Upon exploring that, I saw that there was a tiny dock where I could see the last tier of Ramhultafallet going right into the lake. I could also see in the opposite direction towards other boating infrastructure.
With such an idyllic setting, this waterfall did indeed remind me of the experience we had at the Grande Cascade de Tendon in northeastern France. Indeed, I was apt to give this waterfall at least a 2.5 despite the lower flow.
Anyways, by 9:45am, I rejoined Julie and Tahia. I saw Julie holding a very dirty hand towel, which she used to wipe off as much mud as she could from her pants, her small backpack, and even her Keens.
This time, as we drove off, I followed the GPS east towards the 156 via Satila and Harkila.
Eventually, I got onto the busier route 156 with a line of cars hesitant to overspeed the rural road as there were lots of speed cameras along the route.
Once we got onto the Hwy 40, we headed west back towards Goteborg as the drizzle became stronger and more persistent.
Then, we finally drove north on the E6 towards Oslo as we were in for a very long drive.
It wouldn’t be until about 12:25pm when we finally made it to the well-signed car park for Elgafossen. We got off the E6 for the 163, then we followed the 163 before heading north right for the Norwegian border along route 165.
And luckily for us, the weather appeared to have calmed down right when we showed up as most of the drive to get up here involved a good deal of persistent drizzle.
Anyways, we could see the Elgafossen with a tinge of brown in its impressive 46m drop, and it was easily the best waterfall we had seen on the trip so far.
I guess that’s really saying something that the first Norwegian waterfall we saw on this trip also happened to surpass all the Swedish waterfalls seen so far. At least Sweden can claim part of this waterfall as the Elga watercourse just so happened to define the border between Norway and Sweden.
In fact, I had read a sign here that said a Norwegian girl married her Swedish love on the Elja, which was symbolic of the borderless identity and union of Sweden of Norway in this area (especially given the past conflicts between the countries).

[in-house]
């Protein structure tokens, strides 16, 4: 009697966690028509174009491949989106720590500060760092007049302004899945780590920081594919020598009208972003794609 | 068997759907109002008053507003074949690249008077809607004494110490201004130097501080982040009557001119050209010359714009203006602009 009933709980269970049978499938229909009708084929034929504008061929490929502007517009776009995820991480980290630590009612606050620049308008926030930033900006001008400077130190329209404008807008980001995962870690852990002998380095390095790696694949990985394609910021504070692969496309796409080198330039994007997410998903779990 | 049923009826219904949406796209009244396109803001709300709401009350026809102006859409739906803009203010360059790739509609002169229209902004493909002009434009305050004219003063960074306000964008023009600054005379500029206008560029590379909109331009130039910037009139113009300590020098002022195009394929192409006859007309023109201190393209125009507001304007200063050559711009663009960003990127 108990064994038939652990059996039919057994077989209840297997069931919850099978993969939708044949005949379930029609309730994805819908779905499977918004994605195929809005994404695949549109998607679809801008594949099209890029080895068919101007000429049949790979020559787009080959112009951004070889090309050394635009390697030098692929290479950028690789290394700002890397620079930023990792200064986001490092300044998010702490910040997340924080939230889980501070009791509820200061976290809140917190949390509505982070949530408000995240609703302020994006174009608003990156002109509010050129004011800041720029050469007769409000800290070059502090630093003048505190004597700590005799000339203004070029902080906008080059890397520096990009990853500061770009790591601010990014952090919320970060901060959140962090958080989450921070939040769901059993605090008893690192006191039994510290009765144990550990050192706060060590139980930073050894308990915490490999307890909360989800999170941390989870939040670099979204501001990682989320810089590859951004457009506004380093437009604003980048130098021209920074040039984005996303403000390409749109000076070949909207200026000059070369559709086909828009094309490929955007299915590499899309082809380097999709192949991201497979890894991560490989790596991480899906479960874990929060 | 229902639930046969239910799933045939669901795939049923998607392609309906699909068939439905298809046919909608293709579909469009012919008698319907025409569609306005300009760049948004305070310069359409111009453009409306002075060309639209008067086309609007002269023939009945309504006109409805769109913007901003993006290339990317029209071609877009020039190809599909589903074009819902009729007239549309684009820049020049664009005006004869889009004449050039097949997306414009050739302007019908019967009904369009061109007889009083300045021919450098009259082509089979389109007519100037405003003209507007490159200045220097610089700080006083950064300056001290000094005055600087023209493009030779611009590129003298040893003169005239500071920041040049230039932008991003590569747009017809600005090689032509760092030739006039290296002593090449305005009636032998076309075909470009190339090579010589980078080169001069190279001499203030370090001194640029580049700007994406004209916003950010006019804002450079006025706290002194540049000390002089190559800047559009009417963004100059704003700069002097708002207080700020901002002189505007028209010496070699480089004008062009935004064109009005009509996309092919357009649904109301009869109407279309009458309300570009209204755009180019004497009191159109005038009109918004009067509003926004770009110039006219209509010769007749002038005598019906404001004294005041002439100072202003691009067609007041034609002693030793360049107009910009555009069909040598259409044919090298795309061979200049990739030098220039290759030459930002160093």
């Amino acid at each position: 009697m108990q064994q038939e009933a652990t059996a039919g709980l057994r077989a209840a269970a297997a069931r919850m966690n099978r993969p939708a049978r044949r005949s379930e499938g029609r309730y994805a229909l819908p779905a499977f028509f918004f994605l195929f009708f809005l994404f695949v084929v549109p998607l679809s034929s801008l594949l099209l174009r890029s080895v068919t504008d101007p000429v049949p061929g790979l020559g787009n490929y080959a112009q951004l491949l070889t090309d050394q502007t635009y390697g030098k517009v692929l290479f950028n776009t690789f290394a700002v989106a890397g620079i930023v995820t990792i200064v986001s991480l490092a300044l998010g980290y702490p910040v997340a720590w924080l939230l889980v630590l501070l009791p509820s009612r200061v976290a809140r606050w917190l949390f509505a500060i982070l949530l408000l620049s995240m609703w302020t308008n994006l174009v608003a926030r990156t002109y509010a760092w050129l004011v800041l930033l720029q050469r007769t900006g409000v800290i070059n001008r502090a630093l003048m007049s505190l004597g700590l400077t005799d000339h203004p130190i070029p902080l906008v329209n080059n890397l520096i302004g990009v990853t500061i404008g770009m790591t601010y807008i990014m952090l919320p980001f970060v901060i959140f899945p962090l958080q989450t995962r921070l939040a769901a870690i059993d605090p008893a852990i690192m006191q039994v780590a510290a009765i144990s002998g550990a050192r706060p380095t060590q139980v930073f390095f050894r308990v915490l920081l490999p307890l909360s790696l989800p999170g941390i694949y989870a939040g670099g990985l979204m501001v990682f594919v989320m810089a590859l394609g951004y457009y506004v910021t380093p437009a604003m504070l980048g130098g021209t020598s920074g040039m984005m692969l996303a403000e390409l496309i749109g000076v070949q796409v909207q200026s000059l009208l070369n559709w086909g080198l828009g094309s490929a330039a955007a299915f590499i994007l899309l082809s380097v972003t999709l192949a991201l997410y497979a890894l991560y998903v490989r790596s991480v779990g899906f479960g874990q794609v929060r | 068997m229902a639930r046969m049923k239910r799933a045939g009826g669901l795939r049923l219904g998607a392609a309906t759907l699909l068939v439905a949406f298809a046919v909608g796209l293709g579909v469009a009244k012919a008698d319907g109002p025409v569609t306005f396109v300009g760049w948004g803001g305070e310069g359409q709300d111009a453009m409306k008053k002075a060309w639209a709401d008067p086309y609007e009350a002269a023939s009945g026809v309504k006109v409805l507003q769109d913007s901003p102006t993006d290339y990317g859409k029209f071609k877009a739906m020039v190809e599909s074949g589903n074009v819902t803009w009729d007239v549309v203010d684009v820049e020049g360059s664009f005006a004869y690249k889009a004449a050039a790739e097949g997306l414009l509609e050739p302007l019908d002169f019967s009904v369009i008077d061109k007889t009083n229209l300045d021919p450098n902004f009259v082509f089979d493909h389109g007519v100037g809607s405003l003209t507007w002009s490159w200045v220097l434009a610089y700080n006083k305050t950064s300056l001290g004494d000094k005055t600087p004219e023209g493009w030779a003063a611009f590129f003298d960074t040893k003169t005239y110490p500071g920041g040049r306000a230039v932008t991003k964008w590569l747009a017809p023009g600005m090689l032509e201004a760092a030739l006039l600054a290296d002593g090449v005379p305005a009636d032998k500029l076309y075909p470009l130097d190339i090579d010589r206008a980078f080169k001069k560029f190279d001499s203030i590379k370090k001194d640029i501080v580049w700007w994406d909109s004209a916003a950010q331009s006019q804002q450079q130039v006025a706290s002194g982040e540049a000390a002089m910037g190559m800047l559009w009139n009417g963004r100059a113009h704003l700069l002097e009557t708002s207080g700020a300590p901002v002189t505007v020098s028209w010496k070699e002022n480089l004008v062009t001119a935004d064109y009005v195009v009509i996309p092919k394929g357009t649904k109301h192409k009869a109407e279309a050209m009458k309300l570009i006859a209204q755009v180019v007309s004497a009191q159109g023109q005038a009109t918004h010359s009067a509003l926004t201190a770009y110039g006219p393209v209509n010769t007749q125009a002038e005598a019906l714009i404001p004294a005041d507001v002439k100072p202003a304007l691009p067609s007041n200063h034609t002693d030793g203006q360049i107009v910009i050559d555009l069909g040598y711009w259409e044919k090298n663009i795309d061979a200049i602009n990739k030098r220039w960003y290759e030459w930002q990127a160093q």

Regardless, we walked across the bridge over the tannin-laced stream and then followed a short path leading to some ruins as well as a trail that provided a frontal view of Elgafossen from a bridge as well as a trail that led up alongside the steep falls where we saw people standing at the brink of the falls at the top.
When I got up there myself, I could see that there was a bridge spanning the Elja with both the Norwegian and Swedish flag symbols on that bridge.
The views of the top of the falls from both sides were commanding. Julie and Tahia stayed behind at the bottom and Tahia was busy giving me the “Loser” sign while I was up at the top.
After having my fill of this spot, I then went back down where I captured more of the front of the falls from the bridge as well as some of the scrambling spots slightly uphill.
The floodlighting lights looked to be a bit of an eye-sore and we weren’t sure why they were there. But regardless, perhaps someone was using the Elja to provide a bit of small scale hydroelectricity for their needs.
By about 1:35pm, we returned to the car. From here on out, we were crossing into Norway to spend the better part of five weeks touring the entirety of the country.
With their reputation for being very expensive, I’m sure when we leave Norway for Denmark then return to Sweden, that it might feel like a bit of a respite (even if Scandinavia in general tends to be expensive).
Regardless, the main part of the trip was coming up, and I hope to slay the demons that have haunted me all those years after our past mistakes made on our first trip to Norway back in 2005…
This writeup continues on the write-up “Writing Wrongs”, which covers our journey in Southern Norway…